U.S. Department of State Country Report on Human Rights Practices 2006 - Solomon Islands
|Publisher||United States Department of State|
|Author||Bureau of Democracy, Human Rights and Labor|
|Publication Date||6 March 2007|
|Cite as||United States Department of State, U.S. Department of State Country Report on Human Rights Practices 2006 - Solomon Islands , 6 March 2007, available at: http://www.refworld.org/docid/45f056867.html [accessed 26 May 2013]|
|Disclaimer||This is not a UNHCR publication. UNHCR is not responsible for, nor does it necessarily endorse, its content. Any views expressed are solely those of the author or publisher and do not necessarily reflect those of UNHCR, the United Nations or its Member States.|
Released by the Bureau of Democracy, Human Rights, and Labor
March 6, 2007
The Solomon Islands is a multiparty parliamentary democracy with a population of approximately 538,000. Citizens elect a single-chamber parliament of 50 members. Executive authority is vested in the prime minister, who is elected by a majority vote of parliament, and his cabinet. A new parliament was elected in April with Snyder Rini as prime minister. However, rioting broke out in the capital city of Honiara calling for his resignation, and soon after parliament elected Manasseh Sogavare as prime minister. Between 1998 and 2003, conflict between two of the main ethnic groups in the country – the Malaitans and the Guadalcanalese – led to a serious deterioration in the human rights situation. In 2003 the Regional Assistance Mission for Solomon Islands (RAMSI), a multinational police-centered force organized by Australia, arrived in the country at the government's invitation to assist in restoring law and order and rebuilding the country's institutions. While law and order was largely restored, rioting occurred following the formation of a new government after the April elections. The civilian authorities generally maintained effective control of the security forces.
The government generally respected the human rights of its citizens; however, there were problems in some areas. Human rights problems included lengthy pretrial detention, government corruption, and violence and discrimination against women and minorities.
RESPECT FOR HUMAN RIGHTS
1. Respect for the Integrity of the Person, Including Freedom From:
a. Arbitrary or Unlawful Deprivation of Life
There were no reports that the government or its agents committed unlawful or arbitrary killings.
Since 2003 RAMSI investigated, arrested, and brought to trial a number of police officers and militants who allegedly committed murder and other criminal acts (see sections 1.c. and 1.d.). At year's end prosecutions continued. Arrests included senior political figures, one of whom was a former cabinet minister charged with, among other things, being an accomplice to murder. While he was released on bail earlier in the year, authorities arrested him on charges relating to the April rioting. He remained in custody awaiting trial on the earlier charges at year's end.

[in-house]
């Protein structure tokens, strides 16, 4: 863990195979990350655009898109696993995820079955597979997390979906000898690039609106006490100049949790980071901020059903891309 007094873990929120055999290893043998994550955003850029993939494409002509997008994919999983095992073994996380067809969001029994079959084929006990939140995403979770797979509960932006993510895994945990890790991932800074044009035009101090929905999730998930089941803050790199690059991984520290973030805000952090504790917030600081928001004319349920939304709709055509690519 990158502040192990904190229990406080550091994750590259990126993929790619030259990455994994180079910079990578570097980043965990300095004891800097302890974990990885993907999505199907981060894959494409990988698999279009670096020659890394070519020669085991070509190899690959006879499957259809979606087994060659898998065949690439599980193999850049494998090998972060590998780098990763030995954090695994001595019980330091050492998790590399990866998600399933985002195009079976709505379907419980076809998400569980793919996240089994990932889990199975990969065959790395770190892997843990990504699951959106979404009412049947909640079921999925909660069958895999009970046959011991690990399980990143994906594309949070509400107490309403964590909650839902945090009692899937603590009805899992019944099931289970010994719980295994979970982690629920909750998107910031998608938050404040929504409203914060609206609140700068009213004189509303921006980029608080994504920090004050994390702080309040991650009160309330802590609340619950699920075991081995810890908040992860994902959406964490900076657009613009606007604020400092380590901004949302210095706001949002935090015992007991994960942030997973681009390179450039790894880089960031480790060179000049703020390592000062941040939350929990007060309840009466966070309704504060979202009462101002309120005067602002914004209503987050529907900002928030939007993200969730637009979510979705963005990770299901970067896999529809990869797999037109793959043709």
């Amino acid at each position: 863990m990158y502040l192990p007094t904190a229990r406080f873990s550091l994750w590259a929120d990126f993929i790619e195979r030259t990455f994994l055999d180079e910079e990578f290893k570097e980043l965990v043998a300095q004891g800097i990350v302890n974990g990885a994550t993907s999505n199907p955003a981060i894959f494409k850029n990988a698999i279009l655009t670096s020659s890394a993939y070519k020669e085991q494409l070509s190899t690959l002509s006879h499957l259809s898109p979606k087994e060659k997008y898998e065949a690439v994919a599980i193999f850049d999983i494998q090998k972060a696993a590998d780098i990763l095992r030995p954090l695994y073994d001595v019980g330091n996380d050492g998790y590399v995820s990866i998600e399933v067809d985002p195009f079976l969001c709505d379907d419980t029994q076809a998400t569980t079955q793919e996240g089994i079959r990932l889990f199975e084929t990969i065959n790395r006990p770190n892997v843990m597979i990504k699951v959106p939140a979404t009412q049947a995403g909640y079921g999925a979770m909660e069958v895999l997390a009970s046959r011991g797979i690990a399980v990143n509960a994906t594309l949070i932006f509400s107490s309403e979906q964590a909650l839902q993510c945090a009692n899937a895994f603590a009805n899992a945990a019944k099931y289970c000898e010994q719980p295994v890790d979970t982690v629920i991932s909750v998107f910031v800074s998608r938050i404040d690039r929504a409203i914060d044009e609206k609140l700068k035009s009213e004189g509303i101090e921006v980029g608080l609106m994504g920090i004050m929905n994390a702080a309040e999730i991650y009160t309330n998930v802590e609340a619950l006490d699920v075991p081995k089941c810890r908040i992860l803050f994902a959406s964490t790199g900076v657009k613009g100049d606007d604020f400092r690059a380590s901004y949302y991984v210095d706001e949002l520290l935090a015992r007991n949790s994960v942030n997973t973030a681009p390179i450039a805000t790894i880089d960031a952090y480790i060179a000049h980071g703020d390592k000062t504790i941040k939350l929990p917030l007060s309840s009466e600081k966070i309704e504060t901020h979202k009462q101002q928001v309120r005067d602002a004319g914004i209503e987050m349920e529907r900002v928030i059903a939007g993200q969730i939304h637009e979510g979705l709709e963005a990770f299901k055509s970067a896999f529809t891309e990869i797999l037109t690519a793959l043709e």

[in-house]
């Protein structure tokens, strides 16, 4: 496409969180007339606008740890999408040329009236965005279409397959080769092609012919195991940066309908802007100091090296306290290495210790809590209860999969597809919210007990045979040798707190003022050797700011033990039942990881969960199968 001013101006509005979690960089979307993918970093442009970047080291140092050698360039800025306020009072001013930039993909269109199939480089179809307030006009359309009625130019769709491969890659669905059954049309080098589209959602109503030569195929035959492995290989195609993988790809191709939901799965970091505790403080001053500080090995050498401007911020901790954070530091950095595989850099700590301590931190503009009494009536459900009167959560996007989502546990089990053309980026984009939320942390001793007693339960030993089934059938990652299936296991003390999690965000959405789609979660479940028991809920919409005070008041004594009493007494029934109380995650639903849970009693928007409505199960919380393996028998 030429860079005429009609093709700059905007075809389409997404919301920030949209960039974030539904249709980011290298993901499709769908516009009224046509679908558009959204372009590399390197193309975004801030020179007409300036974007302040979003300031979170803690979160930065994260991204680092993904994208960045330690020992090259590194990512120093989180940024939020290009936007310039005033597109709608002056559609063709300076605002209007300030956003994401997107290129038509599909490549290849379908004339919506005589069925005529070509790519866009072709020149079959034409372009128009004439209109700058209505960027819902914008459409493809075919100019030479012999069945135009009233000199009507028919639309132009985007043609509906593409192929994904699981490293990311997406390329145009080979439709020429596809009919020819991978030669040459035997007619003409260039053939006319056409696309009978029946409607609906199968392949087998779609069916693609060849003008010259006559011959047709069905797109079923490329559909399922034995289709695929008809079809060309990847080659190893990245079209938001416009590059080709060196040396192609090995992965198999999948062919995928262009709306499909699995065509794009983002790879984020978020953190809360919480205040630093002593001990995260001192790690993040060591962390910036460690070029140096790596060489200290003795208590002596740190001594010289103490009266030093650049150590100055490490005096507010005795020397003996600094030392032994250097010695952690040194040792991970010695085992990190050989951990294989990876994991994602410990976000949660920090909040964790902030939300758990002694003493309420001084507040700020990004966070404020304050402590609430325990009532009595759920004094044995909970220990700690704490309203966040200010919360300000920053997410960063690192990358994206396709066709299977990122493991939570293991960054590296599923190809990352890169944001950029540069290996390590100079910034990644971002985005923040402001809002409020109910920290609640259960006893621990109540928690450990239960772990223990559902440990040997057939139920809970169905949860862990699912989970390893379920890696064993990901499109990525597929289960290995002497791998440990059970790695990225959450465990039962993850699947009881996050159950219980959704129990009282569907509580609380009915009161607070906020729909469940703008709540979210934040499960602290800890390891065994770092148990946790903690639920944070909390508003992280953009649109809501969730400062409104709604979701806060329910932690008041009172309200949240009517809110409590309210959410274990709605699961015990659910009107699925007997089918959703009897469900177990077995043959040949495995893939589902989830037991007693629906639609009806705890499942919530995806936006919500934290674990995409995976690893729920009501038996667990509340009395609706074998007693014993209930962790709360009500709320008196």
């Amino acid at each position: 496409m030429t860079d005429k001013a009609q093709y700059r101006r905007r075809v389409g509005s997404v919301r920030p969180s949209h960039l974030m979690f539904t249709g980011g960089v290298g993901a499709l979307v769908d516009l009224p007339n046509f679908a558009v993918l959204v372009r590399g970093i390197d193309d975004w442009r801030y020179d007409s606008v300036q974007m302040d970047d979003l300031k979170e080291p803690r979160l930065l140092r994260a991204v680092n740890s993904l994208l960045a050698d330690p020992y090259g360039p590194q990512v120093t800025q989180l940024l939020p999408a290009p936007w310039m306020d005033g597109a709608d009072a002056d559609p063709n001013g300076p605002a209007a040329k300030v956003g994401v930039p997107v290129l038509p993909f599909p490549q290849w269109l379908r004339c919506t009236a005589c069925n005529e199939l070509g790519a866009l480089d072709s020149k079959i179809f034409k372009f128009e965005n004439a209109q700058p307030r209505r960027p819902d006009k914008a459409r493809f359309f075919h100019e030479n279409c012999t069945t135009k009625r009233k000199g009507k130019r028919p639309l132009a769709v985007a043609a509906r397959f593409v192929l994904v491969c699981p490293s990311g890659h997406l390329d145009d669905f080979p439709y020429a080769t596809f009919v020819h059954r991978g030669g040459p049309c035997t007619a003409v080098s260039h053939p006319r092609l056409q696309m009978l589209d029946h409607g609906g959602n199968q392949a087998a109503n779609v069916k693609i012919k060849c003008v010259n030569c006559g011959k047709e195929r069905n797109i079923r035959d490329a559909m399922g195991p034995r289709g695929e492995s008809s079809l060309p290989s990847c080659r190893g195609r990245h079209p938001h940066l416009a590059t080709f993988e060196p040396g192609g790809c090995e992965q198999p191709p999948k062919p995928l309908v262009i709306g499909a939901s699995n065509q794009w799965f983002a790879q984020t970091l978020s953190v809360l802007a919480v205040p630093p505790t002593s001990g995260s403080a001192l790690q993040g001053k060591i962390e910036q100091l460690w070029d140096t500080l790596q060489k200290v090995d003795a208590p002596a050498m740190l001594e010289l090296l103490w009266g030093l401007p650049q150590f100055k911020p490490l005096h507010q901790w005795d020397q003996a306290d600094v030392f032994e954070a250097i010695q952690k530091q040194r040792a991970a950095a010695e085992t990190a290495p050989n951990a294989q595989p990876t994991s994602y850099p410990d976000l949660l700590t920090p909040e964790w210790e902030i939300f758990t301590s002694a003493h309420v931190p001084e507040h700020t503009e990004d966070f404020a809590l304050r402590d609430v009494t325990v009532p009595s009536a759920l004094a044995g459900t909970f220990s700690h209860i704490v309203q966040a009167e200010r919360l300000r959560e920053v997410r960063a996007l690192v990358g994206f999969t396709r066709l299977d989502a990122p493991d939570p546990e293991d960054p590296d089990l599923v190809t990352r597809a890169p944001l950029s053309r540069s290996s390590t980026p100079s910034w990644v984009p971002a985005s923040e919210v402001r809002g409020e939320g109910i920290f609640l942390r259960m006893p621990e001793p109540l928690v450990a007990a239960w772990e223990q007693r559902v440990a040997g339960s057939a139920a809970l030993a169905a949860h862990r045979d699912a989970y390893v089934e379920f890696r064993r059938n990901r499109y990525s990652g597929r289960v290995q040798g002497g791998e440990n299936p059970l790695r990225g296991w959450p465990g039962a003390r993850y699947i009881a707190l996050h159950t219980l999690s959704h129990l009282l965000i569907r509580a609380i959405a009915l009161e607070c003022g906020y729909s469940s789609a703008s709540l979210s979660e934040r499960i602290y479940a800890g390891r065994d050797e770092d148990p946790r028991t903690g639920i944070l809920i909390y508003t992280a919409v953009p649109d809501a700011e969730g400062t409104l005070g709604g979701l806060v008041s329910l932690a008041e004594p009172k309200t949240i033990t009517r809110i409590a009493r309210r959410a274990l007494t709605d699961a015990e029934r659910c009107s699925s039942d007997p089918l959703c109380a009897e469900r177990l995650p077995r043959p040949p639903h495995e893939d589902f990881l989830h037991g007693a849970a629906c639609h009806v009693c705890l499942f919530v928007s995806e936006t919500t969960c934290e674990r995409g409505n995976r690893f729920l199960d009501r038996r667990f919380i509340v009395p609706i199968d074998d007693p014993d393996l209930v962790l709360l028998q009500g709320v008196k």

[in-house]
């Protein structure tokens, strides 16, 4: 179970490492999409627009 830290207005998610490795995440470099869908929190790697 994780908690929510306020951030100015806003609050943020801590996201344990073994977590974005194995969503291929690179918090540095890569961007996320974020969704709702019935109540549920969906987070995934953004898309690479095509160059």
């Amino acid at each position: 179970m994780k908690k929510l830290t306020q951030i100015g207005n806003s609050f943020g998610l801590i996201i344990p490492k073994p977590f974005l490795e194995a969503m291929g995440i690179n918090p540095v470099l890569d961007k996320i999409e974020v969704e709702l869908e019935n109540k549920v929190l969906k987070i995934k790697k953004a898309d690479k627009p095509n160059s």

Edmund Sae, a former police sergeant arrested for murder in the 2003 killing of retired police commissioner Sir Frederick Soaki, and who subsequently escaped from custody, remained at large at year's end.
In December 2004 an Australian Federal Police officer attached to RAMSI was shot and killed while on patrol in Honiara. Police arrested four suspects and charged them with murder in the case; the trial for two of the suspects began in October.
In October 2005 a Honiara court convicted three former members of the Guadalcanal Liberation Front for the 2003 murders of six members of the Melanesian Brotherhood, an Anglican religious order, and sentenced them to life imprisonment. In August the court tried a fourth suspect, a juvenile, separately, convicted him of murder, and sentenced him to life imprisonment. In March 2005 a court convicted former Guadalcanal Liberation Front leader Harold Ke'ke and two codefendants for the 2002 murder of cabinet minister Father Augustine Geve and sentenced them to life imprisonment. Ke'ke stood trial on 14 additional counts of murder during the year.
There were no reports of politically motivated disappearances.
c. Torture and Other Cruel, Inhuman, or Degrading Treatment or Punishment
The law prohibits such practices, and there were no confirmed reports of such practices by the police during the year. There were a few allegations by detainees that they were mistreated by police during questioning.
Since its arrival in 2003, RAMSI apprehended and charged persons allegedly responsible for human rights abuses and other criminal acts. More than 240 persons, including approximately 40 police officers, Ke'ke, and other militants, were arrested. Authorities lodged more than 600 charges against them. Many of those arrested were tried and convicted in 2005, while others were awaiting trial at year's end. Authorities made more arrests following the riots in April.
Prison and Detention Center Conditions
Prison conditions generally met international standards, and the government permitted visits by independent human rights observers, including the International Committee of the Red Cross (ICRC). The ICRC also facilitated visits by family members of some prisoners.
d. Arbitrary Arrest and Detention
The constitution prohibits arbitrary arrest and detention, and the government generally observed these prohibitions.
Role of the Police and Security Apparatus